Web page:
A Look at Studies and Experimental Brew with Tested Results


Timely picture I took visiting Brussels while also researching for this post!

In this post, I summarize the literature I could gather on dextrins, focusing the research primarily on how dextrins may influence mouthfeel and brewing conditions that may favor dextrins. I then brewed an experimental beer using 50% Carapils and had it tested in a lab for total dextrins and discuss how the results compare to my sensory interpretation of the beer.


Fermentables in wort are about 70% maltose, glucose, fructose, sucrose, and maltotriose the other 30% are mostly maltotetraose (6%) and dextrins (22%). Dextrins are unfermentable extract that remains in wort from starch that is not completely broken down to the main fermentable sugars (glucose, maltose, and maltotriose) from amylases during the mashing process. In general, dextrins are said to potentially contribute to mouthfeel, but will not add any flavor.1

A 1989 paper looking at the potential for dextrins influencing mouthfeel didn’t have high hopes going into the study when stating in the opening paragraph “whether dextrins contribute significantly to any other beer character than its caloric value is doubtful.” This statement comes despite the science at the time of the study saying that dextrins do increase the viscosity of beer (1962).2 Again in 1962, dextrins were said to have a thick and pasty effect on mouthfeel3 In 1977, dextrins were said to be tasteless but still agreed that they do have an effect on viscosity and add to the mouthfeel of beer.4

Back to the 1989 study, here a trained panel was given commercial light beer (with no dextrins) dosed with dextrins ranging from 20 to 70 g/liter and asked which samples were thicker or more viscous. The authors found that in order for there to be a detectable increase in viscosity or mouthfeel, there needed to be more than 50 g/liter of dextrins added to the beer. They disagreed with most of the previous research at this point in time saying dextrins likely contribute less to mouthfeel and it has more to do with beta-glucans, ethanol, glycerol, glycoproteins, and melanoidins because most beers (at this point) had between 10 and 50 g/liter of dextrins. Interestingly, the ratings for sweetness were closely matched to viscosity when added at concentrations of 60 g/liter or more to beer. Although not surprising, the authors also found that when the samples were uncarbonated, they had a higher rating for viscosity, which they explain is why stouts with less carbonation than perceived as heavier, creamier, and more viscous that ales or lagers that are more heavily carbonated.5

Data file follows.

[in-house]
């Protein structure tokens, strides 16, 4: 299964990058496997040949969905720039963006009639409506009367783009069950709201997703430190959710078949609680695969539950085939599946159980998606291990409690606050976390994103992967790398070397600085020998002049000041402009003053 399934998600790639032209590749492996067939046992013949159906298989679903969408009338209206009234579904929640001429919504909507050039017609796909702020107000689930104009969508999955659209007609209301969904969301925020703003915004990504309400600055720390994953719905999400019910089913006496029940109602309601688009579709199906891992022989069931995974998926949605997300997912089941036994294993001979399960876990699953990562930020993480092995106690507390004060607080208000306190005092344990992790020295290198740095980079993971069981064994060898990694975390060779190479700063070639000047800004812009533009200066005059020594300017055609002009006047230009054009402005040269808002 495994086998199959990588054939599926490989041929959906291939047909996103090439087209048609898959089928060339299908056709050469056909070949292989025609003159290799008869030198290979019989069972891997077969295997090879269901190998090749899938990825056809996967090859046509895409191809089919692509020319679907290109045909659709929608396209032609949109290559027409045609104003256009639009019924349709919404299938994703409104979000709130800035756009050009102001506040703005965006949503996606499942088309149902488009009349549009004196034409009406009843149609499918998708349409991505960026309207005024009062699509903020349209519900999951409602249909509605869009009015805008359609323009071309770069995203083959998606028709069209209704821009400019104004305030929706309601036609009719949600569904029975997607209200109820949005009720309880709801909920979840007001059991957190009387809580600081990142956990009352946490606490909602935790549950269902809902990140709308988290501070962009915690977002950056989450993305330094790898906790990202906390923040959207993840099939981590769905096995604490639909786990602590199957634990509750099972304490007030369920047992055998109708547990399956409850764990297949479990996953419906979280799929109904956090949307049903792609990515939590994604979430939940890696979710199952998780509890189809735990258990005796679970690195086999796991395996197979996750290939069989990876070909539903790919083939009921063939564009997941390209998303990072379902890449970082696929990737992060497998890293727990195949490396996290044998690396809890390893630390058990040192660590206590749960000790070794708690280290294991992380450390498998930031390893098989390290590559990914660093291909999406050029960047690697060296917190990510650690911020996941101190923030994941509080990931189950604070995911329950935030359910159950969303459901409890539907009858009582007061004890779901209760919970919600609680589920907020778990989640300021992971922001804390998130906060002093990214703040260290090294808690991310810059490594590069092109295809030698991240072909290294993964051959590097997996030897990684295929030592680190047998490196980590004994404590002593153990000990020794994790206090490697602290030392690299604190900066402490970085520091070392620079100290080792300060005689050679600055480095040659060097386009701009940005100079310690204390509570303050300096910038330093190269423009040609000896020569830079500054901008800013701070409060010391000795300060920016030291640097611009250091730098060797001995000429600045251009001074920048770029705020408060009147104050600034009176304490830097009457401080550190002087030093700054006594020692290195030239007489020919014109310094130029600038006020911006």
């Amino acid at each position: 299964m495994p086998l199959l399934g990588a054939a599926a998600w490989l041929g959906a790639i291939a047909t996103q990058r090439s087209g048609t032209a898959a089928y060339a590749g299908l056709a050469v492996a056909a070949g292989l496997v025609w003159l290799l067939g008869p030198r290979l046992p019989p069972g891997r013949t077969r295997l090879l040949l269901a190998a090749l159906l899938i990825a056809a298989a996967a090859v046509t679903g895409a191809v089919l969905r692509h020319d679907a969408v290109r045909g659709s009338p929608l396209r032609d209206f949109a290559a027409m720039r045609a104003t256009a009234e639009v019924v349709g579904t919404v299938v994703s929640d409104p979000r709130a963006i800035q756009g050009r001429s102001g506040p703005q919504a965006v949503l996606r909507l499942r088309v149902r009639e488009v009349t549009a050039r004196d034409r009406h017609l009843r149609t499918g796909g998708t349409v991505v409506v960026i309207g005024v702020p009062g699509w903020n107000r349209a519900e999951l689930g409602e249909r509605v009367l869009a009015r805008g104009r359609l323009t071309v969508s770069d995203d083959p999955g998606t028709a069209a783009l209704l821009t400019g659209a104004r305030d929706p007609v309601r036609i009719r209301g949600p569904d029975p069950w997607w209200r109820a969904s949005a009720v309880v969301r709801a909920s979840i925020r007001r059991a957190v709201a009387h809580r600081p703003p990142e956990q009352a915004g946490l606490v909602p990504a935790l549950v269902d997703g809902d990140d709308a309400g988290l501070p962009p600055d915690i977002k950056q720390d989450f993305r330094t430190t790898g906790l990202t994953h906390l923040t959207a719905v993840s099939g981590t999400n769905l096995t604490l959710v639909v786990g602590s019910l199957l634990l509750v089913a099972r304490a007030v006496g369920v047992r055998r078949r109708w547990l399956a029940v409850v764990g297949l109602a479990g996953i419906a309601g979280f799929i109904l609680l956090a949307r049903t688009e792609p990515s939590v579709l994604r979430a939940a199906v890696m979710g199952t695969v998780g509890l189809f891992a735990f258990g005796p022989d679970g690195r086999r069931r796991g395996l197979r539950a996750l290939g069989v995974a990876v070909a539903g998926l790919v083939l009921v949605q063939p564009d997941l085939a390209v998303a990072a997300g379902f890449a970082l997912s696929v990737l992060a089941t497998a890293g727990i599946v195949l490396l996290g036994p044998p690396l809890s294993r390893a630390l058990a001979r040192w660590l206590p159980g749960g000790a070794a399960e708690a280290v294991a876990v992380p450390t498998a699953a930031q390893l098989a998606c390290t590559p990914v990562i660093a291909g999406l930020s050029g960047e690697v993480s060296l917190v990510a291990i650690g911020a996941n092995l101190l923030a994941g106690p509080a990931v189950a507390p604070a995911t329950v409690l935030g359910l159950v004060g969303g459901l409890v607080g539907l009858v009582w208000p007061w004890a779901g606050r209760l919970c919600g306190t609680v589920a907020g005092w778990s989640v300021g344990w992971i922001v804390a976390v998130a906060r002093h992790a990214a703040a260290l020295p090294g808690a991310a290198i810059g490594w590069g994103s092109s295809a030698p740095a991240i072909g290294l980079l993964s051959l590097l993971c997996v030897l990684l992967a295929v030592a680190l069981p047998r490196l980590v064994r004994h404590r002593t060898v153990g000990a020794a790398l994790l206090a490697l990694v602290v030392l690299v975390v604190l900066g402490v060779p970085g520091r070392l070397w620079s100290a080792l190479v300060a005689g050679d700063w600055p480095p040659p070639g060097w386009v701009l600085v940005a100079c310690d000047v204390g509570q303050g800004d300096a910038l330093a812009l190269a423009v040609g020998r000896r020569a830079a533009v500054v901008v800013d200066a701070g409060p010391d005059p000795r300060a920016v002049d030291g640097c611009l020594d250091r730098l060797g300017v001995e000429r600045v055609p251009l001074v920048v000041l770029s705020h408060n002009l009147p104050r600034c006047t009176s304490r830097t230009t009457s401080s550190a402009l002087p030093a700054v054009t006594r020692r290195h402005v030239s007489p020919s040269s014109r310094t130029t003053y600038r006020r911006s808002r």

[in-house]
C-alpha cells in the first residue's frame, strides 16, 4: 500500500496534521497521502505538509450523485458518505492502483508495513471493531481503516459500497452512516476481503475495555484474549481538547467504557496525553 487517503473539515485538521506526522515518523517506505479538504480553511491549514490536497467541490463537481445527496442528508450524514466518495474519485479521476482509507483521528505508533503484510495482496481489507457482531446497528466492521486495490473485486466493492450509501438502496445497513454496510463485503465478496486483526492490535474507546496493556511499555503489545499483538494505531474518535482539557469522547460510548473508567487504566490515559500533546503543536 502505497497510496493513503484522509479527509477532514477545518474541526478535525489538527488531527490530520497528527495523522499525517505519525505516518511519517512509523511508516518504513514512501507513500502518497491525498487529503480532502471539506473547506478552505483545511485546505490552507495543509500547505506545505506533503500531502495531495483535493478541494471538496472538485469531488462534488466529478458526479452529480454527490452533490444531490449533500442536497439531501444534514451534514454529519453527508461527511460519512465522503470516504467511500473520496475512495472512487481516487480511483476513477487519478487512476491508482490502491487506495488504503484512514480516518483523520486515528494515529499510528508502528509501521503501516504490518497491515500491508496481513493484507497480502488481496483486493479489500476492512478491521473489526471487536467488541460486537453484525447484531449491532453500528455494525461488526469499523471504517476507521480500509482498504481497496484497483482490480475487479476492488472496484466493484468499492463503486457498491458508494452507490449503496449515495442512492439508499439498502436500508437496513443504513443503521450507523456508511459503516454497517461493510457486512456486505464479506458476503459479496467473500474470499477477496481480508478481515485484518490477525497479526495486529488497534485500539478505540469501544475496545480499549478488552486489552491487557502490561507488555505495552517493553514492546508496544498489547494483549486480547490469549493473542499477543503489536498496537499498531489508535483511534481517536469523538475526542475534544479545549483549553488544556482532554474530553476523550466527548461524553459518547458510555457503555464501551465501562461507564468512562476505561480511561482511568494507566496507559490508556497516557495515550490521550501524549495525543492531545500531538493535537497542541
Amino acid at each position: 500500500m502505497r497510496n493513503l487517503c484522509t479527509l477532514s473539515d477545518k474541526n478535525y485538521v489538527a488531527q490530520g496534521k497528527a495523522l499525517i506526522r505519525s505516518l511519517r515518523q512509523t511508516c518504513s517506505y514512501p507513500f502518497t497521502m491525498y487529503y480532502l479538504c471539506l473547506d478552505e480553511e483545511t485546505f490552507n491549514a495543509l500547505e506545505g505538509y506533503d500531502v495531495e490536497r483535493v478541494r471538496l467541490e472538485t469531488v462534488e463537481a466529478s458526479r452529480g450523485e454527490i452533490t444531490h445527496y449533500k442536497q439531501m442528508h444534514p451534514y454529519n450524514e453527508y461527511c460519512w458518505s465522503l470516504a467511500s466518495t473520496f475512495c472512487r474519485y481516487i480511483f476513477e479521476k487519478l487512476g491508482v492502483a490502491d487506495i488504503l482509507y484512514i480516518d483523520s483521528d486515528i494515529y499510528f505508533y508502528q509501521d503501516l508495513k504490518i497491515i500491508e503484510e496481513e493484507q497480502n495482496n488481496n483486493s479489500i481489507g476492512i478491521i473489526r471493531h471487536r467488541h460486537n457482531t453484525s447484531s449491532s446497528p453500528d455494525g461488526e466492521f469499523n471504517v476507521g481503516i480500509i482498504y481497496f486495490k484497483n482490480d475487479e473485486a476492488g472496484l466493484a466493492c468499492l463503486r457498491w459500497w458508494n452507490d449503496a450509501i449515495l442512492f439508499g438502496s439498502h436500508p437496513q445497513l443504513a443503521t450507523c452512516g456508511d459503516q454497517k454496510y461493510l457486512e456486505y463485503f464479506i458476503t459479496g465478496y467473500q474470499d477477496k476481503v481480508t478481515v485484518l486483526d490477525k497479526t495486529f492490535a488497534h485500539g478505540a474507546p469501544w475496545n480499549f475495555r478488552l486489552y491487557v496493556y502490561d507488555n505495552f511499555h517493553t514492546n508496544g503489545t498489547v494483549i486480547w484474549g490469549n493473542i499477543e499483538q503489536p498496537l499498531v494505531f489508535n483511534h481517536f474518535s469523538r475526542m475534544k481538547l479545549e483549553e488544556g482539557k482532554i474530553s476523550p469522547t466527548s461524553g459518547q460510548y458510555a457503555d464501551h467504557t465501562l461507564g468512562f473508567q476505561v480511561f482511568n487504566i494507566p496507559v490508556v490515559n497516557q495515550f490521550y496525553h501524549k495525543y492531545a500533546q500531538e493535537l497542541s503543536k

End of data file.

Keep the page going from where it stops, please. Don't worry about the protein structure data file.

A later study (1991) measured chemical and physical properties of beer which might contribute to mouthfeel and then correlated these with sensory attributes. Thirty different samples were used in the study, including different beer types and styles ranging from non-alcoholic lagers to barleywines and served to a trained tasting panel who were asked to rate the intensity of the samples for the different descriptors. One of the measurements taken in the study with HPLC was dextrins (separated out into groups DP4-DP9 and >DP10) and they found a correlation at the 0.1% level for the terms viscosity and thickness. Other parameters that correlated well to density and viscosity were polyphenols, fermentable sugars, chloride, and glycerol. This is another example of chloride linked to improved mouthfeel, which previously wrote about. Glycerol was actually correlated higher to viscosity than beta-glucans, which again makes me interested in having English strains used in NEIPAs tested for total glycerol production (my test results below actually do include glycerol for WLP007). The paper does conclude that brewing trials need to be conducted to confirm which parameters cause these mouthfeel sensations, however.6

A 1993 paper looking at multiple studies on dextrins, like this article, ultimately concluded that dextrins have little or no effect on the mouthfeel attributes related to fullness. One study cited did a series of mashes on worts with different dextrin content and found that the beers with higher dextrins lacked palate fullness.7 Another study added enzymes to beer to hydrolyze the dextrins and found that this did not diminish the fullness of the beer (no sensory data to back up these claims was included).8 However, the paper also cited a study that suggested that a high wort dextrin level in beer results in low attenuation and gives beer a thick and pasty mouthfeel.9 Although the papers seem to contradict each other, I feel most confident in the paper finding that you need levels over 50 g/liter to achieve a mouthfeel difference, which is where I focus most of my discussion on my experimental brew test results.

Limit Dextrinase